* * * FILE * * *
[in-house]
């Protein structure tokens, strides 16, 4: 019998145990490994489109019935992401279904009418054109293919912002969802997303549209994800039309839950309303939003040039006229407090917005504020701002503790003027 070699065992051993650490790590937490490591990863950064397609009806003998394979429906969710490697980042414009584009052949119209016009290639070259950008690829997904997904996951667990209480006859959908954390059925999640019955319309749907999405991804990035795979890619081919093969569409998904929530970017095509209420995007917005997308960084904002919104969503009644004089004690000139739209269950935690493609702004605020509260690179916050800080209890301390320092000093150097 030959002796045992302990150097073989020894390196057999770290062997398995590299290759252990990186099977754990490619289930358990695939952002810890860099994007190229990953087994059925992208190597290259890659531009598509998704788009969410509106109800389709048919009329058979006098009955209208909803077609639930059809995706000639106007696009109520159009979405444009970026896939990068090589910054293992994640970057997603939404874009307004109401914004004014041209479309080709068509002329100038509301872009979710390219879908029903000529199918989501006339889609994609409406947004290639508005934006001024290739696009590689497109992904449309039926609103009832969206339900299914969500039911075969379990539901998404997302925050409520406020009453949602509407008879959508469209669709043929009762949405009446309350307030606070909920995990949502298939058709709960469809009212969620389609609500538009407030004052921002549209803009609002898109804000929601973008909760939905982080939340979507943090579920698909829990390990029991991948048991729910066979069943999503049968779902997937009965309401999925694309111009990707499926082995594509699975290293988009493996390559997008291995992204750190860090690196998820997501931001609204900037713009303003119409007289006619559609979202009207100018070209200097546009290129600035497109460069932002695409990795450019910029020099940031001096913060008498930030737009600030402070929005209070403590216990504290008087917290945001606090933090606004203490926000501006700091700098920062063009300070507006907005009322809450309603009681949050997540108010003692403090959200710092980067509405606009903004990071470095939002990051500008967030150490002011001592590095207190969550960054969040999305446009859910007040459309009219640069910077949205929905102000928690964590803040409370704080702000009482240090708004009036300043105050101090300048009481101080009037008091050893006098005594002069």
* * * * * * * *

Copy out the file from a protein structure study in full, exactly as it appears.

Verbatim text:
[in-house]
């Protein structure tokens, strides 16, 4: 019998145990490994489109019935992401279904009418054109293919912002969802997303549209994800039309839950309303939003040039006229407090917005504020701002503790003027 070699065992051993650490790590937490490591990863950064397609009806003998394979429906969710490697980042414009584009052949119209016009290639070259950008690829997904997904996951667990209480006859959908954390059925999640019955319309749907999405991804990035795979890619081919093969569409998904929530970017095509209420995007917005997308960084904002919104969503009644004089004690000139739209269950935690493609702004605020509260690179916050800080209890301390320092000093150097 030959002796045992302990150097073989020894390196057999770290062997398995590299290759252990990186099977754990490619289930358990695939952002810890860099994007190229990953087994059925992208190597290259890659531009598509998704788009969410509106109800389709048919009329058979006098009955209208909803077609639930059809995706000639106007696009109520159009979405444009970026896939990068090589910054293992994640970057997603939404874009307004109401914004004014041209479309080709068509002329100038509301872009979710390219879908029903000529199918989501006339889609994609409406947004290639508005934006001024290739696009590689497109992904449309039926609103009832969206339900299914969500039911075969379990539901998404997302925050409520406020009453949602509407008879959508469209669709043929009762949405009446309350307030606070909920995990949502298939058709709960469809009212969620389609609500538009407030004052921002549209803009609002898109804000929601973008909760939905982080939340979507943090579920698909829990390990029991991948048991729910066979069943999503049968779902997937009965309401999925694309111009990707499926082995594509699975290293988009493996390559997008291995992204750190860090690196998820997501931001609204900037713009303003119409007289006619559609979202009207100018070209200097546009290129600035497109460069932002695409990795450019910029020099940031001096913060008498930030737009600030402070929005209070403590216990504290008087917290945001606090933090606004203490926000501006700091700098920062063009300070507006907005009322809450309603009681949050997540108010003692403090959200710092980067509405606009903004990071470095939002990051500008967030150490002011001592590095207190969550960054969040999305446009859910007040459309009219640069910077949205929905102000928690964590803040409370704080702000009482240090708004009036300043105050101090300048009481101080009037008091050893006098005594002069």